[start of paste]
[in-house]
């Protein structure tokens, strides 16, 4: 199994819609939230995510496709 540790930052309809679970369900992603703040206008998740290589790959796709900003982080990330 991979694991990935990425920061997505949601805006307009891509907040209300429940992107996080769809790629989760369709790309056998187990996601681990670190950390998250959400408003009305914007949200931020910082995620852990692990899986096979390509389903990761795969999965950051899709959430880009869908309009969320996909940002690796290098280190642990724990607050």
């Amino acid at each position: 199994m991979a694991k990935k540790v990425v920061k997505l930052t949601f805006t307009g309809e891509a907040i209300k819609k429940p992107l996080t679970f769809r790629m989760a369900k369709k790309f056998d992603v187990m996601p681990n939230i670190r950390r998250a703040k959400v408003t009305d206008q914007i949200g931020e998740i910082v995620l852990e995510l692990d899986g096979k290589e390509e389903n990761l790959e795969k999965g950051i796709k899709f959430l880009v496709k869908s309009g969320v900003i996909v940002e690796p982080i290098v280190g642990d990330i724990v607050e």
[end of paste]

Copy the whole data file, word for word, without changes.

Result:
[in-house]
């Protein structure tokens, strides 16, 4: 199994819609939230995510496709 540790930052309809679970369900992603703040206008998740290589790959796709900003982080990330 991979694991990935990425920061997505949601805006307009891509907040209300429940992107996080769809790629989760369709790309056998187990996601681990670190950390998250959400408003009305914007949200931020910082995620852990692990899986096979390509389903990761795969999965950051899709959430880009869908309009969320996909940002690796290098280190642990724990607050």
């Amino acid at each position: 199994m991979a694991k990935k540790v990425v920061k997505l930052t949601f805006t307009g309809e891509a907040i209300k819609k429940p992107l996080t679970f769809r790629m989760a369900k369709k790309f056998d992603v187990m996601p681990n939230i670190r950390r998250a703040k959400v408003t009305d206008q914007i949200g931020e998740i910082v995620l852990e995510l692990d899986g096979k290589e390509e389903n990761l790959e795969k999965g950051i796709k899709f959430l880009v496709k869908s309009g969320v900003i996909v940002e690796p982080i290098v280190g642990d990330i724990v607050e």